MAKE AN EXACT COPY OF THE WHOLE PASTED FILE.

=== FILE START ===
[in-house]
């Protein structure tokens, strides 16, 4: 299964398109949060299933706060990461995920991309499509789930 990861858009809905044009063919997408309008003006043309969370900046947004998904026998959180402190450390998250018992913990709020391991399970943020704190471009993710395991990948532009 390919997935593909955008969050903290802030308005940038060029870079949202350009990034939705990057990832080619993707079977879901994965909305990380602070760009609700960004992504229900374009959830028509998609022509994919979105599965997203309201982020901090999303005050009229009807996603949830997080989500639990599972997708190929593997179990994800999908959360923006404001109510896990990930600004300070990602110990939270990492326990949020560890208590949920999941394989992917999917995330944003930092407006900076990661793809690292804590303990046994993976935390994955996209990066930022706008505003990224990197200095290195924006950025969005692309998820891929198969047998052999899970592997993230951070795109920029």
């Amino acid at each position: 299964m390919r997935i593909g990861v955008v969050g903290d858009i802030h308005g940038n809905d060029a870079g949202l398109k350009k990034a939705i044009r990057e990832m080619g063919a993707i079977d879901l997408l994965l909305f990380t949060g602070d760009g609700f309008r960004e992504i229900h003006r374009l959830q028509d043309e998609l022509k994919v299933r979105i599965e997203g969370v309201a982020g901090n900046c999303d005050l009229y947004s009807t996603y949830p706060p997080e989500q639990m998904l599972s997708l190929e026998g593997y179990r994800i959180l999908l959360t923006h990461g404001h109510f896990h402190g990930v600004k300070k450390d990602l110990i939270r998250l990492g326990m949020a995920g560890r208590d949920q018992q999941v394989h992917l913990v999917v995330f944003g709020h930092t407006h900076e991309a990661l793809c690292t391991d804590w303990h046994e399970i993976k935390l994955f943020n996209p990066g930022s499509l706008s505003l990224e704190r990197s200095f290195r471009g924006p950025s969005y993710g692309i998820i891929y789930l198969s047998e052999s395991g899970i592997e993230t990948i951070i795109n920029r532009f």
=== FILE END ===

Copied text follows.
[in-house]
């Protein structure tokens, strides 16, 4: 299964398109949060299933706060990461995920991309499509789930 990861858009809905044009063919997408309008003006043309969370900046947004998904026998959180402190450390998250018992913990709020391991399970943020704190471009993710395991990948532009 390919997935593909955008969050903290802030308005940038060029870079949202350009990034939705990057990832080619993707079977879901994965909305990380602070760009609700960004992504229900374009959830028509998609022509994919979105599965997203309201982020901090999303005050009229009807996603949830997080989500639990599972997708190929593997179990994800999908959360923006404001109510896990990930600004300070990602110990939270990492326990949020560890208590949920999941394989992917999917995330944003930092407006900076990661793809690292804590303990046994993976935390994955996209990066930022706008505003990224990197200095290195924006950025969005692309998820891929198969047998052999899970592997993230951070795109920029």
């Amino acid at each position: 299964m390919r997935i593909g990861v955008v969050g903290d858009i802030h308005g940038n809905d060029a870079g949202l398109k350009k990034a939705i044009r990057e990832m080619g063919a993707i079977d879901l997408l994965l909305f990380t949060g602070d760009g609700f309008r960004e992504i229900h003006r374009l959830q028509d043309e998609l022509k994919v299933r979105i599965e997203g969370v309201a982020g901090n900046c999303d005050l009229y947004s009807t996603y949830p706060p997080e989500q639990m998904l599972s997708l190929e026998g593997y179990r994800i959180l999908l959360t923006h990461g404001h109510f896990h402190g990930v600004k300070k450390d990602l110990i939270r998250l990492g326990m949020a995920g560890r208590d949920q018992q999941v394989h992917l913990v999917v995330f944003g709020h930092t407006h900076e991309a990661l793809c690292t391991d804590w303990h046994e399970i993976k935390l994955f943020n996209p990066g930022s499509l706008s505003l990224e704190r990197s200095f290195r471009g924006p950025s969005y993710g692309i998820i891929y789930l198969s047998e052999s395991g899970i592997e993230t990948i951070i795109n920029r532009f």